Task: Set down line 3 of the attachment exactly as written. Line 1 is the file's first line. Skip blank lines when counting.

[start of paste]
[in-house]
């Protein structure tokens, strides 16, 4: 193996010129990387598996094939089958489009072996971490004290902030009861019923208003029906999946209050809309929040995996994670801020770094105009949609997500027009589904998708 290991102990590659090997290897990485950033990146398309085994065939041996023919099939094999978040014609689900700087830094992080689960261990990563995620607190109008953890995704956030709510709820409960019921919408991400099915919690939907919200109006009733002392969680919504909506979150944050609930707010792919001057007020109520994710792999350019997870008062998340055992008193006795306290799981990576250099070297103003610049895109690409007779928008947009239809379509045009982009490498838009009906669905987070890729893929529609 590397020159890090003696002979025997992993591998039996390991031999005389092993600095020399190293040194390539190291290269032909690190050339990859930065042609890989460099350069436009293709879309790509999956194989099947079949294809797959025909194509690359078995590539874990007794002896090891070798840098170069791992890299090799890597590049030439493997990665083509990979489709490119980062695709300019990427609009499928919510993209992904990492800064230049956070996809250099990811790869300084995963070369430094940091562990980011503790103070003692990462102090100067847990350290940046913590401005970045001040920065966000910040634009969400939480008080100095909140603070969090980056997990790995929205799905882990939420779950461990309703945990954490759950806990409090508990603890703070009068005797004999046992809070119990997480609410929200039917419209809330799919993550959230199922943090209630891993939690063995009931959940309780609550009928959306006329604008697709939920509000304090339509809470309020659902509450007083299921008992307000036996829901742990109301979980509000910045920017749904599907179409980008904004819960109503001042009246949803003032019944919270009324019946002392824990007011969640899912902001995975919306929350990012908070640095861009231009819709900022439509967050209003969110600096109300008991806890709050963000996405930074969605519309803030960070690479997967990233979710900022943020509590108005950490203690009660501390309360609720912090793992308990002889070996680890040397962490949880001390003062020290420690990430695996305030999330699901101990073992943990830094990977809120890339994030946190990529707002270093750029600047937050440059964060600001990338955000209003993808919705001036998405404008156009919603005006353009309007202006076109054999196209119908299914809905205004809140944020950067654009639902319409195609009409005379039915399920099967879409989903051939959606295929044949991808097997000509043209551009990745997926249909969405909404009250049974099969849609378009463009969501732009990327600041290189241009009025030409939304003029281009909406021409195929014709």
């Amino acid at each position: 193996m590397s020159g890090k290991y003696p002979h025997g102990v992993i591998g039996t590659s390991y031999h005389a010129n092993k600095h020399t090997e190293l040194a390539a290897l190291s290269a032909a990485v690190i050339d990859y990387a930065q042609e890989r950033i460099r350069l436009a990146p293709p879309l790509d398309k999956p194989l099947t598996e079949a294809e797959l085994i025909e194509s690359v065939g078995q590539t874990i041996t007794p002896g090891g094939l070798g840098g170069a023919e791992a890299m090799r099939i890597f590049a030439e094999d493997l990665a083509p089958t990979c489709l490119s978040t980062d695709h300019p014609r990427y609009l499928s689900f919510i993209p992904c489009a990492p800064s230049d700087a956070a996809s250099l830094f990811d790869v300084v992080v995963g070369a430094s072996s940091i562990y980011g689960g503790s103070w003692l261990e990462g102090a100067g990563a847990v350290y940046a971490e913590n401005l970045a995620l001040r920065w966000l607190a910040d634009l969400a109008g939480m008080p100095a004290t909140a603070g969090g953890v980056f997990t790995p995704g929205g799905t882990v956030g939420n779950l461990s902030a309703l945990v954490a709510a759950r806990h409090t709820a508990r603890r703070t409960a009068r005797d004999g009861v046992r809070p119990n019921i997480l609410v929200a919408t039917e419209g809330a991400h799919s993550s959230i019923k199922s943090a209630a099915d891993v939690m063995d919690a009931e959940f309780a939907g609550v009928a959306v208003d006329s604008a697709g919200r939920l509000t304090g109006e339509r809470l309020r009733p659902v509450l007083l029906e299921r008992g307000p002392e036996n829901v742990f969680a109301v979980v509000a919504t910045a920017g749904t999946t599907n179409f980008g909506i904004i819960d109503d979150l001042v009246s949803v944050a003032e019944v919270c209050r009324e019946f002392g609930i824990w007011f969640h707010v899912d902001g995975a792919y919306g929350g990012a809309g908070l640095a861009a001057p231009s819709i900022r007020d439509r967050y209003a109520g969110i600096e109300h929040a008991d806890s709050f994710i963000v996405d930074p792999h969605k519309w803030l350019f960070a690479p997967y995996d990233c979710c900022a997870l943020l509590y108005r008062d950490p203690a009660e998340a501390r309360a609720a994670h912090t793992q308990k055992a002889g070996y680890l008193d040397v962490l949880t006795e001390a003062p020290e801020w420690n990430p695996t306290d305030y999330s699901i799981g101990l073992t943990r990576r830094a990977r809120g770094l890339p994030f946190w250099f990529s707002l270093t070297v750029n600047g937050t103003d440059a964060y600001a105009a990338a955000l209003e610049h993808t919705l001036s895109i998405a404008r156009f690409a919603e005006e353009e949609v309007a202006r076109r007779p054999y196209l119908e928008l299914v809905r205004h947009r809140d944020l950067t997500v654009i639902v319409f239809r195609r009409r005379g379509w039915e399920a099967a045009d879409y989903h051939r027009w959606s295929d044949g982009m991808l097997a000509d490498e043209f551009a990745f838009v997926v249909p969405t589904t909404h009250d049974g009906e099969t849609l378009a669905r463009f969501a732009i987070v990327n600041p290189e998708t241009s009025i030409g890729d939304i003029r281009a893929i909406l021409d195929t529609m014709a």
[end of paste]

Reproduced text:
């Amino acid at each position: 193996m590397s020159g890090k290991y003696p002979h025997g102990v992993i591998g039996t590659s390991y031999h005389a010129n092993k600095h020399t090997e190293l040194a390539a290897l190291s290269a032909a990485v690190i050339d990859y990387a930065q042609e890989r950033i460099r350069l436009a990146p293709p879309l790509d398309k999956p194989l099947t598996e079949a294809e797959l085994i025909e194509s690359v065939g078995q590539t874990i041996t007794p002896g090891g094939l070798g840098g170069a023919e791992a890299m090799r099939i890597f590049a030439e094999d493997l990665a083509p089958t990979c489709l490119s978040t980062d695709h300019p014609r990427y609009l499928s689900f919510i993209p992904c489009a990492p800064s230049d700087a956070a996809s250099l830094f990811d790869v300084v992080v995963g070369a430094s072996s940091i562990y980011g689960g503790s103070w003692l261990e990462g102090a100067g990563a847990v350290y940046a971490e913590n401005l970045a995620l001040r920065w966000l607190a910040d634009l969400a109008g939480m008080p100095a004290t909140a603070g969090g953890v980056f997990t790995p995704g929205g799905t882990v956030g939420n779950l461990s902030a309703l945990v954490a709510a759950r806990h409090t709820a508990r603890r703070t409960a009068r005797d004999g009861v046992r809070p119990n019921i997480l609410v929200a919408t039917e419209g809330a991400h799919s993550s959230i019923k199922s943090a209630a099915d891993v939690m063995d919690a009931e959940f309780a939907g609550v009928a959306v208003d006329s604008a697709g919200r939920l509000t304090g109006e339509r809470l309020r009733p659902v509450l007083l029906e299921r008992g307000p002392e036996n829901v742990f969680a109301v979980v509000a919504t910045a920017g749904t999946t599907n179409f980008g909506i904004i819960d109503d979150l001042v009246s949803v944050a003032e019944v919270c209050r009324e019946f002392g609930i824990w007011f969640h707010v899912d902001g995975a792919y919306g929350g990012a809309g908070l640095a861009a001057p231009s819709i900022r007020d439509r967050y209003a109520g969110i600096e109300h929040a008991d806890s709050f994710i963000v996405d930074p792999h969605k519309w803030l350019f960070a690479p997967y995996d990233c979710c900022a997870l943020l509590y108005r008062d950490p203690a009660e998340a501390r309360a609720a994670h912090t793992q308990k055992a002889g070996y680890l008193d040397v962490l949880t006795e001390a003062p020290e801020w420690n990430p695996t306290d305030y999330s699901i799981g101990l073992t943990r990576r830094a990977r809120g770094l890339p994030f946190w250099f990529s707002l270093t070297v750029n600047g937050t103003d440059a964060y600001a105009a990338a955000l209003e610049h993808t919705l001036s895109i998405a404008r156009f690409a919603e005006e353009e949609v309007a202006r076109r007779p054999y196209l119908e928008l299914v809905r205004h947009r809140d944020l950067t997500v654009i639902v319409f239809r195609r009409r005379g379509w039915e399920a099967a045009d879409y989903h051939r027009w959606s295929d044949g982009m991808l097997a000509d490498e043209f551009a990745f838009v997926v249909p969405t589904t909404h009250d049974g009906e099969t849609l378009a669905r463009f969501a732009i987070v990327n600041p290189e998708t241009s009025i030409g890729d939304i003029r281009a893929i909406l021409d195929t529609m014709a």